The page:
You know that funny feeling you sometimes get that you have been somewhere before—although you are almost certain you have not? It is just your mind playing tricks on you. Or, more accurately, according to new research, it is an error in your so-called episodic memory in which similarities between new and familiar experiences are confused by your brain's hippocampus.
The hippocampus—two sea horse–shaped neuronal clusters framing the midbrain—is the well-characterized seat of episodic memory that records times, places and events. Susumu Tonegawa, a professor of biology and neuroscience at the Massachusetts Institute of Technology (and 1987 Nobel laureate in Physiology or Medicine), has been for more than a decade investigating the region's role in forming memories. Working primarily with scientists at the University of Bristol in England, Tonegawa zeroed in on the hippocampus's dentate gyrus section, which he determined distinguishes between similar but different places or experiences.
The finding may pave the way for new ways to prevent or reverse deficits in episodic memory, caused by aging or neurodegenerative diseases, such as Alzheimer's.
Scientists used a sophisticated mouse model to reach their conclusions, published today in Science. Specifically, in some mice they disrupted the gene that controls receptors for the amino acid N-methyl-D-aspartic acid (NMDA) in the dentate gyrus. NMDA receptors are key players in plasticity, the cellular process of learning and memory.
The researchers then placed the mutant mice, as well as normal mice, in a chamber with a metal floor connected to an electrical source. After enough time passed for the all the mice to form memories of their new environs, scientists applied a mild shock to their feet.
The next day, the mutant and normal mice were placed in the same shock chamber and then were put in a cage that was similar but had subtle differences such as its odor and the shape of its roof and type of floor.
All of the mice, remembering the electric jolts, immediately froze when placed back in the original shock chamber. The genetically altered mice, however, had the same reaction when placed in the altered cages, while their normal compeers showed nary a trace of fear.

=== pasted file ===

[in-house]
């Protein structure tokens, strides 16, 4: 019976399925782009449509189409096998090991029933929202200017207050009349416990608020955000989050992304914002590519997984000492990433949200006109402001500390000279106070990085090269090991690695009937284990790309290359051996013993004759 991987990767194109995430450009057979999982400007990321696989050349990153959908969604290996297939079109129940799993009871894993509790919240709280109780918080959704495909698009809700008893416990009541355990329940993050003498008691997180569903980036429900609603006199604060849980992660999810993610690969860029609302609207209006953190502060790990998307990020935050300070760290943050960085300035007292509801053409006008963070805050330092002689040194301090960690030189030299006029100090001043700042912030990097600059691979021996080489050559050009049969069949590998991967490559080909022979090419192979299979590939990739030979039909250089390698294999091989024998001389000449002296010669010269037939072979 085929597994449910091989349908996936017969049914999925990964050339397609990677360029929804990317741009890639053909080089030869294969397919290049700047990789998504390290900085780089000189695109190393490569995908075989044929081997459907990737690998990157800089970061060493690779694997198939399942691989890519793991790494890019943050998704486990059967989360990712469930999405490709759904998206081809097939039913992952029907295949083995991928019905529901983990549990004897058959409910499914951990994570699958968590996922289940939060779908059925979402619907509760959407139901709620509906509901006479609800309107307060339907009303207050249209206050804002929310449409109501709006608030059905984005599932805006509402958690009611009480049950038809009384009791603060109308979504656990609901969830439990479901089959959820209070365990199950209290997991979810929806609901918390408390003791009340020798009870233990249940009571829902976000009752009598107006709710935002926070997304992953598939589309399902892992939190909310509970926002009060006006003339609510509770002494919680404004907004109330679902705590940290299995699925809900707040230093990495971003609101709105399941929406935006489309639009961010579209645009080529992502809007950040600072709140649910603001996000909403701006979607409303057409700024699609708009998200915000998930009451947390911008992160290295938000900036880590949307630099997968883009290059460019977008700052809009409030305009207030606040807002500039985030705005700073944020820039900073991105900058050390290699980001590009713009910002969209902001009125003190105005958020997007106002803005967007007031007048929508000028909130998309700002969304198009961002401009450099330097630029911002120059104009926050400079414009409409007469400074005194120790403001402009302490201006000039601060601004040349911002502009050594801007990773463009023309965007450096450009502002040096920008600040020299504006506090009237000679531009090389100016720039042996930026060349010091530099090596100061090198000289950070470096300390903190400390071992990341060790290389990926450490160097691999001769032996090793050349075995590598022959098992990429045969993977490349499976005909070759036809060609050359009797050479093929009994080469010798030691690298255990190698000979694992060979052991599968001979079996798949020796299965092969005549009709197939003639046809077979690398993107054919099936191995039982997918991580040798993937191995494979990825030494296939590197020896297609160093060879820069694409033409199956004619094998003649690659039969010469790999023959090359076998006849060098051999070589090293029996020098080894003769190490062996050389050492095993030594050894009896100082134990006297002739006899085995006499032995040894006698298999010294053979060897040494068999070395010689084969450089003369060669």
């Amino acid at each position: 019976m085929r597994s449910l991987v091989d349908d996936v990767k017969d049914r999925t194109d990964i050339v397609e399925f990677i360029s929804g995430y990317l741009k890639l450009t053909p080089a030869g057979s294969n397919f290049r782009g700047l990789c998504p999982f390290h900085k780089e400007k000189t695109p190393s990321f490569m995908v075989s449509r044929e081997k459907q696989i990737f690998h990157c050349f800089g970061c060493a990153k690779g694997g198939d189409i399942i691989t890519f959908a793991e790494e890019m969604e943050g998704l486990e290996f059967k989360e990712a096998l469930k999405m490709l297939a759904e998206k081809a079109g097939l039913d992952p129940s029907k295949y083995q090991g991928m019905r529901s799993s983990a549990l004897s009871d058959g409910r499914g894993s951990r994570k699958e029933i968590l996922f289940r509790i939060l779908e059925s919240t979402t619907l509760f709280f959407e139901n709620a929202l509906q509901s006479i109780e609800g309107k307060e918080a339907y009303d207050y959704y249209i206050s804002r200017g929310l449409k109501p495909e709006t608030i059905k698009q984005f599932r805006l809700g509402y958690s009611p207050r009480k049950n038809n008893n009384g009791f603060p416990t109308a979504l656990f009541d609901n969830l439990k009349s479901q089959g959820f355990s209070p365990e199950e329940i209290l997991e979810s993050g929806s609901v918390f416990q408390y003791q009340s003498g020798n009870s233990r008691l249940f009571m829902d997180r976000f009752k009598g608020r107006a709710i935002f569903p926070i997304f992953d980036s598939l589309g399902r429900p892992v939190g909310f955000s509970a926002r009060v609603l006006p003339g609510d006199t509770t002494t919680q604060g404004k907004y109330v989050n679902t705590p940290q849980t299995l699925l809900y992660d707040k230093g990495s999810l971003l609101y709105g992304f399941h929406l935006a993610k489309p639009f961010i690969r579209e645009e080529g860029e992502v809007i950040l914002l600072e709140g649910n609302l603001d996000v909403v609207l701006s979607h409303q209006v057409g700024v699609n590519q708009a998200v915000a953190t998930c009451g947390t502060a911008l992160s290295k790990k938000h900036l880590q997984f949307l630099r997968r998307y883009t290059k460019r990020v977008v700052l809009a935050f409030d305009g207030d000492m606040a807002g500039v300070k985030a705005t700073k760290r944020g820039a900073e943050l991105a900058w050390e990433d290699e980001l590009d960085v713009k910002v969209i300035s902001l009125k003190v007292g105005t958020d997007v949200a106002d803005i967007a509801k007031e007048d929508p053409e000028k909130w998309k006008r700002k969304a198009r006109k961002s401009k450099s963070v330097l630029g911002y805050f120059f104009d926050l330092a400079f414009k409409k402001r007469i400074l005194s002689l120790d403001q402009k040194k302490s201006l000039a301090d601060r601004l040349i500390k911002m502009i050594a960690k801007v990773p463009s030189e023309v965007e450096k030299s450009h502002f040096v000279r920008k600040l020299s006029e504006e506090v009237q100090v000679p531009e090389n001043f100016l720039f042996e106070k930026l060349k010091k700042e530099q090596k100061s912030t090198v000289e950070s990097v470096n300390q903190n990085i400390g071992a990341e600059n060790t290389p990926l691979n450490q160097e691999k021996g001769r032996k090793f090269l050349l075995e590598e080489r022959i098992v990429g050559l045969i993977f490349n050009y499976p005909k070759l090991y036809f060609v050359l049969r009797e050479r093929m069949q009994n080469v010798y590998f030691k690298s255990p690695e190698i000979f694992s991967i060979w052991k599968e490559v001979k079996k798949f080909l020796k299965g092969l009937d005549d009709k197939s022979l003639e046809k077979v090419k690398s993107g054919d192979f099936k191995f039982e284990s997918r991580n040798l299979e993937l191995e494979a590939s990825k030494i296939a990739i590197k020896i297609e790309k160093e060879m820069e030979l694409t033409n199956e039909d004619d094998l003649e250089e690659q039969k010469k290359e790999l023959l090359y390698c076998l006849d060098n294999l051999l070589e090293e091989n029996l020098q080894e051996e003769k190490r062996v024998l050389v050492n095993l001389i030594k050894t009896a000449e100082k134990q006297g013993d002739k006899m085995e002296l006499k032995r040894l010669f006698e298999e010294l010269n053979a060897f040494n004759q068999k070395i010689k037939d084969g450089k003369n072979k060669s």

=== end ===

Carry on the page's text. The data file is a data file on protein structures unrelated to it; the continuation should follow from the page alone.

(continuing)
"The mutant animal has a problem distinguishing between chamber A and chamber B if you make them similar but different," Tonegawa says. "If you make [the] two chambers very different, even the mutant can distinguish [the variations]. But, if you start to make them more similar," the mutant will freeze, thinking it is in the shock chamber.
The researchers implanted electrodes in the heads of the mice to monitor activity in the dentate gyrus. The brain activity confirmed their varying behavior: The brain cells of normal mice remained inactive when they were placed in the shock chamber, indicating the subjects recognized their surroundings. In the slightly different chamber, their dentate gyrus neurons began sending out electrical signals, which, according to Tonegawa, suggests they were "distinguishing [between] and forming different memories." In the mutant mice there was no new pattern of cellular activity in either situation, indicating they believed the novel cage was the shock chamber.
"These two lines of evidence," Tonegawa says, "corroborate that one particular gene's intactness in this particular circuit in the hippocampus plays a crucial role in being able to form distinct memories for a similar but different experience."
He notes that the ability to distinguish between slightly different locales and experiences is a skill that can fade with time and aging. In Alzheimer's disease, he adds, many patients can still form memories, but then cannot recall similar occasions as distinct events.
"We can consider the possibility of using the molecule and the circuit as a drug development target in the future," Tonegawa says, "for reducing the aging-dependent and the pathological decline in episodic memory."